Day: 22 July 2015


DNAdigest symposium: incentives for data sharing – London, 21/08/2015

A medical doctor may be inspired to help people recover from injury and disease, a scientific researcher may be inspired by the opportunity to provide new insights to the world, but in their daily work what inspires the activities of a researcher? Many voices in the research community are talking about what the best practices for efficient and ethical data sharing should be in order to enable reproducible research, more reliable results, and faster diagnostics. But what use is the identification of best practices if we do not know what incentives will drive the research community to adopt them? Register for the DNAdigest symposium – August 21 from 9:30am at 3rd floor Shropshire House, 10-12 Capper Street, London At this DNAdigest symposium, we are inviting researchers, clinicians, patients, policy makers and the medical genomics community to discuss:  “How can we incentivise best practices for data sharing in genomics?”  The agenda will contain presentations giving different perspectives on data sharing and incentives, including presentations from Wellcome Trust (the largest research funder in the UK), bioethicists, data citation experts, and from the individual researchers. — SCHEDULE — 9:30 Arrivals (Tea/coffee is available) 9:45-10:00 Introduction to DNAdigest and the outline for the day Part I “Multiple perspectives on data […]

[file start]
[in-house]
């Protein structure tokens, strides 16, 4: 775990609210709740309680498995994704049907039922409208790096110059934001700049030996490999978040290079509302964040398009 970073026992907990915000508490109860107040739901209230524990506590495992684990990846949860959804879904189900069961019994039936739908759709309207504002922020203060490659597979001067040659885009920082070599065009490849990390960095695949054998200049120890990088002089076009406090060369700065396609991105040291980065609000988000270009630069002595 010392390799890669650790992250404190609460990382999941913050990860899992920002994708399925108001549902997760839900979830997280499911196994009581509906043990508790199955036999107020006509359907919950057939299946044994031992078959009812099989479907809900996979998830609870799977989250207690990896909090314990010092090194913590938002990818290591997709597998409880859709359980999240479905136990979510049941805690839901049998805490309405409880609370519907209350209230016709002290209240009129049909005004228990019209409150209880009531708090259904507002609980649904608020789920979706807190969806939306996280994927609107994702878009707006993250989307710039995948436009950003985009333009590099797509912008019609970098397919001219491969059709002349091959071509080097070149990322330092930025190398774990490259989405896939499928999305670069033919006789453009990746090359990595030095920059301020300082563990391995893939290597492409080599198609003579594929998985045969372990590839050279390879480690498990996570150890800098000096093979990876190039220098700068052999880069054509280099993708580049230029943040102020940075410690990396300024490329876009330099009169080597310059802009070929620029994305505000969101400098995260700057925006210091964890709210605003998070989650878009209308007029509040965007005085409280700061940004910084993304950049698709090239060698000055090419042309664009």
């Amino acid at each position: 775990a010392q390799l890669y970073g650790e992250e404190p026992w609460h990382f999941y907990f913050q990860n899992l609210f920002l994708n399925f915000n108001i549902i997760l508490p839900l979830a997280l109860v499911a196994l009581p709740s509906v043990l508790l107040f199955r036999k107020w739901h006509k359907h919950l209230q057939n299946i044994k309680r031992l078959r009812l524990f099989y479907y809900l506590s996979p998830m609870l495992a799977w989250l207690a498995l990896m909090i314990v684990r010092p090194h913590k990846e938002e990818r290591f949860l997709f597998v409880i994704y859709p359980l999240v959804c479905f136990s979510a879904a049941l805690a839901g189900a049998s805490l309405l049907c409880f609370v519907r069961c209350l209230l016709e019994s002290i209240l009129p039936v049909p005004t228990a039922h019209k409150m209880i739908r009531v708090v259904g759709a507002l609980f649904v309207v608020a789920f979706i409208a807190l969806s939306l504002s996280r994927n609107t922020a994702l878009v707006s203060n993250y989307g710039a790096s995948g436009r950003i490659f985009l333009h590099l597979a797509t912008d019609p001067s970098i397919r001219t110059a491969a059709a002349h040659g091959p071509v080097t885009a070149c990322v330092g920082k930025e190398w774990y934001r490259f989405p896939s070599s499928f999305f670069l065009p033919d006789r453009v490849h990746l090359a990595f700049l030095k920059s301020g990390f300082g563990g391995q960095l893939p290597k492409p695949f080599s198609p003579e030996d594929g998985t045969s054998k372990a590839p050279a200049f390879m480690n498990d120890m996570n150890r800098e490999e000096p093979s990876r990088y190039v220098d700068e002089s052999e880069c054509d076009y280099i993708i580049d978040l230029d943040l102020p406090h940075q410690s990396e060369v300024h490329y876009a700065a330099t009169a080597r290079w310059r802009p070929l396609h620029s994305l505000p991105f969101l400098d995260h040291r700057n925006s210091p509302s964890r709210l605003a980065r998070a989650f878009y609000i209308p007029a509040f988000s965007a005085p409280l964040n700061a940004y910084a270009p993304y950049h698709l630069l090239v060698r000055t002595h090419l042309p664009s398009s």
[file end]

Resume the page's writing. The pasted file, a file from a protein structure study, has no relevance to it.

DNAdigest interviews ELIXIR

This week we are interviewing Niklas Blomberg from the ELIXIR project. 1. Please provide a short introduction to the work of ELIXIR? What are the aims and the mission of the project? ELIXIR is Europe’s response to the challenges of big data in life science research. Over the recent years, the amount of data produced by life science experiments increased exponentially and it has been estimated that by 2020 these data will be generated at up to one million times the current rate. ELIXIR’s goal is to orchestrate the collection, quality control and archiving of these data across Europe. For the first time, ELIXIR is creating an infrastructure that integrates research data from all corners of Europe and ensures a seamless service provision that is easily accessible to all.  ELIXIR’s services – biological data resources, tools, infrastructure, standards, compute and training – will benefit not only bioinformaticians and computational biologists, but also geneticists, biochemists, clinical specialists, and plant, environmental and marine scientists, both in academia and industry. 2. What does ELIXIR’s structure and legal framework look like? Rather than concentrating all of the expertise and resources in one place, ELIXIR has a distributed structure based on a hub and nodes […]